This week I unfurled our sacred scroll and revealed these words:
When the king is seated on his royal throne, he shall have a copy of this Torah written for him…. Let it remain with him and let him read it all his life, so that he may learn to revere the Lord his God, to observe faithfully every word of this Torah... Thus, he will not act arrogantly toward his fellows or deviate from the instruction to the right or left… (Deuteronomy 17)When Saul is anointed the first king of Israel, God acquiesces to the people’s desire to be like all other nations. Appointing earthly rulers is a compromise. The Torah reminds us. Rulers must always remember that they serve a higher authority, that they serve the rules and laws given to prior generations.
Even the greatest king of Israel, David, is no greater than God’s Torah. Let’s take but one example. First, he commits adultery with Bathsheba. Then David has her husband, and loyal soldier, Uriah murdered. The prophet Nathan rebukes the king, reminding him that he is not above the law. Murder and adultery are forbidden for everyone—even the king.
In many other cultures, both then and now, such rebuke would be dismissed. And the prophet, or protester, would be jailed or killed. And herein lies David’s uniqueness, and perhaps his greatness. He repents. He admits his error. He atones for his sin. David bows to the law.
The Torah is our ruler. The law is our king.
Often when I take our students into the sanctuary, I open the Ark to show them our beautiful Torah scrolls. We discuss the colored robes that cover the scrolls. I point out the shiny silver crowns and breastplates that adorn them. I ask the students, “Who else wears a crown?” And they respond, “A king or a queen.” “Exactly,” I say.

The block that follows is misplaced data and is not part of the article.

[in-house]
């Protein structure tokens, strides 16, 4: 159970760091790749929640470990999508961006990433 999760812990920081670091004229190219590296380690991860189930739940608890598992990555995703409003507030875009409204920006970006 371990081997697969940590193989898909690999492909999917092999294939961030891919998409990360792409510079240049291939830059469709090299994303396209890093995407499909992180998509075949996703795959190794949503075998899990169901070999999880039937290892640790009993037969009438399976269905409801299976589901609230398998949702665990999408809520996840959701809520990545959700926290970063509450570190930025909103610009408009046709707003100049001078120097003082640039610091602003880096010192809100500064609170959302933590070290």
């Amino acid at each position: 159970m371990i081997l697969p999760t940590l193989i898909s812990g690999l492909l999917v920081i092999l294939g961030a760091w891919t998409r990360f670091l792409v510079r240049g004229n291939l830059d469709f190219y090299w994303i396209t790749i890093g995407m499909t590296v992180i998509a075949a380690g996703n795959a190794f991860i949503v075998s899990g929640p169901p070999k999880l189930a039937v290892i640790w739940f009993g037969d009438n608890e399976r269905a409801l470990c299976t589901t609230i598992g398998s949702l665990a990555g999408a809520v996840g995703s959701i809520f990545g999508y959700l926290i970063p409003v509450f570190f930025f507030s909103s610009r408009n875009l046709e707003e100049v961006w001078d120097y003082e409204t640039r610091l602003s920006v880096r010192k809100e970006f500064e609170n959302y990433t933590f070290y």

Then I remind them that this is exactly Judaism’s most important teaching. We look up to the Torah as one might look up to a queen or king. The chapters and verses in these scrolls, the words inscribed by centuries of meaning, are what we worship.
One might think that such veneration, especially that of an ancient calligraphed scroll, means we live in the past. We do not. We live in the present but are nurtured by ancient words.
Yesterday’s words inform tomorrow’s promise.
Rabbi Ben Bag Bag said: “Turn it over, and again turn it over, for all is contained therein. And look into it; and become gray and old therein. And do not move away from it, for you have no better portion than it.”
To discover meaning all we have to do is to look at these ancient words anew. To recall our sacred task all we need do is unfurl this sacred scroll.
A book is our king. The word is our ruler.